A review of the last five races in the World Championship for Makes series
Several months have passed since we last reviewed the World Championship for Makes, in which time five further rounds have taken place. The June edition of Motor Sport covered “the story so far” up as far as the Rivet Supply Six Hours at Silverstone in May. At that point, all four rounds of the “sports car” endurance championship had fallen to Porsches of one kind or another, with two victories for the 935s run by the Gelo racing team, one the Interscope 935 entered by Ted Field, and one for Reinhold Joest’s Liqui-Moly 908/4, a turbocharged 2.1 litre Gp 6 sports-racer of many years standing.
The five subsequent events that completed the 1979 World Championship for Makes produced enormous variety in the quality of racing, if little in the way of outstanding new technical interest. One race, at the incomparable and still daunting 14.2 mile Nürburgring, was a cracker, as good a long distance contest as one could hope to see these days, and deservedly watched by the biggest crowd seen for some years for an ADAC 1000 Km. Another race, at Watkins Glen, was above average, while Brands Hatch’s contribution was “fair”. But the other couple of so-called championship rounds, at Pergusa in Sicily and Vallelunga near Rome, were frankly awful and undeserving of their status.
First event in the series after Silverstone was that memorable ADAC 1000 Km. at Nürburgring on June 3rd. After an intense initial tussle for the lead between Klaus Ludwig in the Kremer Porsche 935 K3 and Bob Wollek in a Gelo 935, Rolf Stommelen went convincingly ahead in Reinhold Joest’s Porsche 908/4. Ludwig’s rapid white 935 appeared at last, limping into the pit road with a reflating rear tyre, and everyone in the vast timber grandstand sat back thinking “That’s it. We won’t see the lead change again. The car that led all the way at Dijon, the car that captured pole by five clear seconds, is now out front and with Stommelen at the wheel it will stay there.” Yet it was not to be — and the subsequent struggle for supremacy proved long distance racing can still create a real spectacle of genuine excitement lasting right through to the final kilometre.
After 11 laps of the Nürburgring’s famous North circuit, the Stommelen/Joest 908/4 retired because of an irredeemable fuel leak. The heat of a very warm summer’s day had made its bag tanks swell slightly, in that they rubbed against the chassis. With the latter in turn scraping against the track in certain places, the tanks had been literally wearing themselves away. From then on, the battle was a straight fight between the Gelo and Kremer 935s — and what a duel they made.
Every time one of the cars made a refuelling stop, the other would snatch the lead, only to Into it when its own stop fell due. From half distance onwards, the main two protagonists were within sight of each other for lap after lap. The highlight was an heroic 16 lap stint from Bob Wollek in the quicker Gelo 935, throughout which he was constantly chasing or fending off Ludwig or Plankenhorn in the rival Kremer Porsche. The Frenchman was almost totally exhausted at the end of his virtually unbroken 227 mile drive, for cockpit temperatures were reaching anything up to 140 degrees Fahrenheit on a very hot afternoon. Frequently during his two hour marathon (and he had already driven earlier in the race) the red Gelo Porsche and the white Kremer car were nose to tail; but when John Fitzpatrick relieved Wollek for the final stint, with seven laps to go, the Gelo team had gained the upper hand, albeit by only a few seconds.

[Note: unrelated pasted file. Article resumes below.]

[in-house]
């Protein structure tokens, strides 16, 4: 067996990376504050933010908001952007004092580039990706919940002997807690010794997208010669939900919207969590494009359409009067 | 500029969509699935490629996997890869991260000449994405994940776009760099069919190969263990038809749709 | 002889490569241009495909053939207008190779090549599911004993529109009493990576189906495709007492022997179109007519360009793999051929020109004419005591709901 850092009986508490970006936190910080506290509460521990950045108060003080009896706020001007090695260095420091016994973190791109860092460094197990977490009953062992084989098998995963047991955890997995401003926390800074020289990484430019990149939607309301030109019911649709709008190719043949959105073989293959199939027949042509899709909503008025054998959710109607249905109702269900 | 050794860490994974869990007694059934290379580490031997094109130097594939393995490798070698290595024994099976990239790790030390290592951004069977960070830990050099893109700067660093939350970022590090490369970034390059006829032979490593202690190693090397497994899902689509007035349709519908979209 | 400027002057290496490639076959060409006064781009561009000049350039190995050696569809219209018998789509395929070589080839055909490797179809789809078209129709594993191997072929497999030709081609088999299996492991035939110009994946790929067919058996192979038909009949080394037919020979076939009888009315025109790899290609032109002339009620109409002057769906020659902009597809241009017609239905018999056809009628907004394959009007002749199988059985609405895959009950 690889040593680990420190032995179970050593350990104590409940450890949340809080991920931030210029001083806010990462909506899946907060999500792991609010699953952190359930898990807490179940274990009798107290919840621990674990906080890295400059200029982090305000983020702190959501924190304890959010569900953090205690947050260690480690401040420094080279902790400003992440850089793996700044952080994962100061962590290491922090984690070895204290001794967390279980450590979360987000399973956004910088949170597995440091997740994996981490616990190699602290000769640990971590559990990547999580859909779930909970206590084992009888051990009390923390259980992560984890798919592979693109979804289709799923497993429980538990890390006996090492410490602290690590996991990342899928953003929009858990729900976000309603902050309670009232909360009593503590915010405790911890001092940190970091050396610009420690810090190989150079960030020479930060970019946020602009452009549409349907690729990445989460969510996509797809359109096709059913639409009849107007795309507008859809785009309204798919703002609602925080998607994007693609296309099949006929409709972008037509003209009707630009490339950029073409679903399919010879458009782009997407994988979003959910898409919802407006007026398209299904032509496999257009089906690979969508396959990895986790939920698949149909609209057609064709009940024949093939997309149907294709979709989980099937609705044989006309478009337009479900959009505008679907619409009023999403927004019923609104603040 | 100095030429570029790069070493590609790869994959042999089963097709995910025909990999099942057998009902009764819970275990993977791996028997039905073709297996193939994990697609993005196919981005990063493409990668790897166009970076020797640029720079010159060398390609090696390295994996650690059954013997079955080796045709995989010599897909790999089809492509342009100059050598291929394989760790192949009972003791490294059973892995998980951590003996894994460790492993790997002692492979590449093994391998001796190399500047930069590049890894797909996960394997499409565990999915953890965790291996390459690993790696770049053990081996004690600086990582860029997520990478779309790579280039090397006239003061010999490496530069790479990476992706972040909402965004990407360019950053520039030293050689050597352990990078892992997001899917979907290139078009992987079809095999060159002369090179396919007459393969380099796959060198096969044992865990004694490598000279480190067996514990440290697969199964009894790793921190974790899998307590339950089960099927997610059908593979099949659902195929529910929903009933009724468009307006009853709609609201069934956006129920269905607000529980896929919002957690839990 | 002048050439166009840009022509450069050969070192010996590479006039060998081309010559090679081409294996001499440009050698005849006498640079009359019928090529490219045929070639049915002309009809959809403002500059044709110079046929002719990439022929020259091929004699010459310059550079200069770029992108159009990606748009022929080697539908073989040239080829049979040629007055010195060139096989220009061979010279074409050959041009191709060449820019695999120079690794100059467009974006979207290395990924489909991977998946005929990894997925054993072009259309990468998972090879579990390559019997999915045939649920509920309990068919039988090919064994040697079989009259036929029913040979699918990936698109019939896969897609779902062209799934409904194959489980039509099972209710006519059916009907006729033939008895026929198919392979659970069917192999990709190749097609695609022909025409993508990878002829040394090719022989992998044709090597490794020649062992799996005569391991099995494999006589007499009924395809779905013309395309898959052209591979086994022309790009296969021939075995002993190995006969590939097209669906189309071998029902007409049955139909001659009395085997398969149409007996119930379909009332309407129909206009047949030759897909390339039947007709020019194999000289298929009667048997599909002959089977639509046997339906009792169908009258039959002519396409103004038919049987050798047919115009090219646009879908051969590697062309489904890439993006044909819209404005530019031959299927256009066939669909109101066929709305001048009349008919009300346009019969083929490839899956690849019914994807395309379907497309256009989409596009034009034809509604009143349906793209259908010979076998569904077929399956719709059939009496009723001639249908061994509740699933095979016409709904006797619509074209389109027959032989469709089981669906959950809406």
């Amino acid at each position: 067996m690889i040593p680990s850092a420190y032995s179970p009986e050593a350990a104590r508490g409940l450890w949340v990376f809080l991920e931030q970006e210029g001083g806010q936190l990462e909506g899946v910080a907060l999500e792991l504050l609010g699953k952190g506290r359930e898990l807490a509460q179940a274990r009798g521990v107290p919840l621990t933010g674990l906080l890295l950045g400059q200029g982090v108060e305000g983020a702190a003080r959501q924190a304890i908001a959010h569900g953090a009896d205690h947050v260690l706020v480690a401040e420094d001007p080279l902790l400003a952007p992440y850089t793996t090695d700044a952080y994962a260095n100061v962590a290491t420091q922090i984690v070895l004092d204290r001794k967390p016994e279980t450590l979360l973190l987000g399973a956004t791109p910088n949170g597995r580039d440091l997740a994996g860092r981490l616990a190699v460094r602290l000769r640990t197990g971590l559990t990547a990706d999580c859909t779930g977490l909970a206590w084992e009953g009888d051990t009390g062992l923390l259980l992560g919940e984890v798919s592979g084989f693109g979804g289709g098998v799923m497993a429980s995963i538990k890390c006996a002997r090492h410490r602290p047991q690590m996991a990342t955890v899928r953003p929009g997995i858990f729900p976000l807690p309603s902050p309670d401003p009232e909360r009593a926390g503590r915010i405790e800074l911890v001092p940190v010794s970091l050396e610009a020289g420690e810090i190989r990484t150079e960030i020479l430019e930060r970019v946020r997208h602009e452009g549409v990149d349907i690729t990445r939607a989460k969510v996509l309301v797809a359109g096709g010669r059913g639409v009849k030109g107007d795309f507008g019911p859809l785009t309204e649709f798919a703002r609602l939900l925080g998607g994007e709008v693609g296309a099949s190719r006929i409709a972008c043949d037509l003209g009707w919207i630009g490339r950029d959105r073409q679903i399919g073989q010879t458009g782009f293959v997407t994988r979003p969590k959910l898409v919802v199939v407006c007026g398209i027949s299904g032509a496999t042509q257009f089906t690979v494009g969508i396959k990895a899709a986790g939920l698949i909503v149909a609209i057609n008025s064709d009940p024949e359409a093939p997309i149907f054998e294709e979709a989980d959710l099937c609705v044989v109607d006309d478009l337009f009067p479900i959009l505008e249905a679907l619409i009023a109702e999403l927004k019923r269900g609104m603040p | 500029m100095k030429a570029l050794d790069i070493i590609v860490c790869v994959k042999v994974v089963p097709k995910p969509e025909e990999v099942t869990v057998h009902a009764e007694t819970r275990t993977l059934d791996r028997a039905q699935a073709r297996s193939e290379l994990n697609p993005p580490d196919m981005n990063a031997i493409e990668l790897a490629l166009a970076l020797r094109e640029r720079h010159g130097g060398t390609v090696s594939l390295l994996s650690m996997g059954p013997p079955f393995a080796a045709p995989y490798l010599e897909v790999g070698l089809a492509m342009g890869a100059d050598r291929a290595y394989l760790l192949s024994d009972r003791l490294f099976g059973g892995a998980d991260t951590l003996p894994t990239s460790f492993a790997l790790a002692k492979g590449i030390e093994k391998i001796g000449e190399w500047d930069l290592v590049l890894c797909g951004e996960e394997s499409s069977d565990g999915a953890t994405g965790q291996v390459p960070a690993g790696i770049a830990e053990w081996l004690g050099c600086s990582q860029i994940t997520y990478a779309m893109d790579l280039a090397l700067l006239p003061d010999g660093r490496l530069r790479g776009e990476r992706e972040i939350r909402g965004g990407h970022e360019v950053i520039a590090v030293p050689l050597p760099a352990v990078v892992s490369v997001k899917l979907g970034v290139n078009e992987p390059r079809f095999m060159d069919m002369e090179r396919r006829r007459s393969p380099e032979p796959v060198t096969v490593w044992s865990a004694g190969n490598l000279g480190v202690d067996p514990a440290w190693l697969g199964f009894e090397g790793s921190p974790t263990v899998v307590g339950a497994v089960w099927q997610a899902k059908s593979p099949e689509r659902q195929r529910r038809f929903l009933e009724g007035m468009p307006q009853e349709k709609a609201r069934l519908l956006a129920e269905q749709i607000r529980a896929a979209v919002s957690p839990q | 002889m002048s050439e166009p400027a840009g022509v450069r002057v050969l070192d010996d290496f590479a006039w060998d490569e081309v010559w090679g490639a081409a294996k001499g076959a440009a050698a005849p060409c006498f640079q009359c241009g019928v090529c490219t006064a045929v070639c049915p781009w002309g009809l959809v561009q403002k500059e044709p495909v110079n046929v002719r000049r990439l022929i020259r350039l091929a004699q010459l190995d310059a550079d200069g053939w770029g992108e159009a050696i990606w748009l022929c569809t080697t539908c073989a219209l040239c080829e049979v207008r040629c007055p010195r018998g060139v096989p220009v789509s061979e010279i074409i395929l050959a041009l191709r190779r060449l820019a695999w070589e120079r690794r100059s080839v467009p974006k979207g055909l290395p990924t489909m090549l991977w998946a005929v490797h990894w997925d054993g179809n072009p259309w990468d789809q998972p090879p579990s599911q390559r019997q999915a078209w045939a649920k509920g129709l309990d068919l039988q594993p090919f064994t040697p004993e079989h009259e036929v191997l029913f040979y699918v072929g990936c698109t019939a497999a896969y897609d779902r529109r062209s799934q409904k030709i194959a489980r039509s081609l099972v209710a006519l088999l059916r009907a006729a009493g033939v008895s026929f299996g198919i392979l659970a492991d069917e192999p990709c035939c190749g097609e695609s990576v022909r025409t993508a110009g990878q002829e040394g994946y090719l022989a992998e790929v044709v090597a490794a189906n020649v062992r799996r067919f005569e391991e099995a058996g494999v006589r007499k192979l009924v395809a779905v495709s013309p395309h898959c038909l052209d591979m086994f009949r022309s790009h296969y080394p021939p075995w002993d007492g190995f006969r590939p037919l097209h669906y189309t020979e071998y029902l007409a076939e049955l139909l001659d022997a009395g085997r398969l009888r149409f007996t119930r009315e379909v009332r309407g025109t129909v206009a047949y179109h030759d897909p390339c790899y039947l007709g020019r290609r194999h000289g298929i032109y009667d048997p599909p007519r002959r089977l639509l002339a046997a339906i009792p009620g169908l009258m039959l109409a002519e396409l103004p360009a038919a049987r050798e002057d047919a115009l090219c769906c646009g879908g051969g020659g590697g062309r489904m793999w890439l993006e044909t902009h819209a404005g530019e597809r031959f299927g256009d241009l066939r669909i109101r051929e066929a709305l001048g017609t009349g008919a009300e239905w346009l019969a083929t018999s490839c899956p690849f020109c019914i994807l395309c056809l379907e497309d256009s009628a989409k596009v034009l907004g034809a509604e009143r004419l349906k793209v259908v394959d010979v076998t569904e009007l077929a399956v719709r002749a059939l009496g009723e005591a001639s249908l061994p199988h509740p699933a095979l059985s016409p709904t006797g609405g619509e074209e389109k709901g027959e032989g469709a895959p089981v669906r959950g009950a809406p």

During the last hour, Ludwig found the Kremer 935 increasingly hard to drive, for its chassis was flexing and its gear-change baulking badly after key bolts on the chassis had failed to withstand the stresses of “the Ring”. Yet Ludwig began to gnaw away at Fitzpatrick’s slender advantage nevertheless, and entering the final lap he was only ten seconds behind. In an all-out bid for glory, the German slashed the Englishman’s lead to under four seconds in three-quarters of a lap, but Fitz was well in command of the situation. As his scarlet Gelo Porsche blasted over the line for a memorable victory, Ludwig’s pursuit was checked dramatically: his car engine had blown a piston on the sprint from the very last corner!
Nothing else in long distance racing during the whole of 1979 was half as exciting. A week later came Le Mans, once again barred from the World Championship, this time because of its proximity to the Nürburgring race. A full report of the 24 Hours was included in the July edition of Motor Sport, but it is worth recalling that Ludwig and the Krerner team reaped their revenge in partnership with the American Whittington brothers.
A fortnight later, on June 24th, came one of the awful races, at the Lake Pergusa circuit near Enna in the heart of Sicily. Hardly any non-Italian teams bothered to make the long trek south, and a mere handful of cars eligible for Championship points took part. There could have been no race at all but for a sprinkling of 2-litre Gp 6 sports-racing cars, ineligible for points but this year allowed to compete alongside their production based counterparts.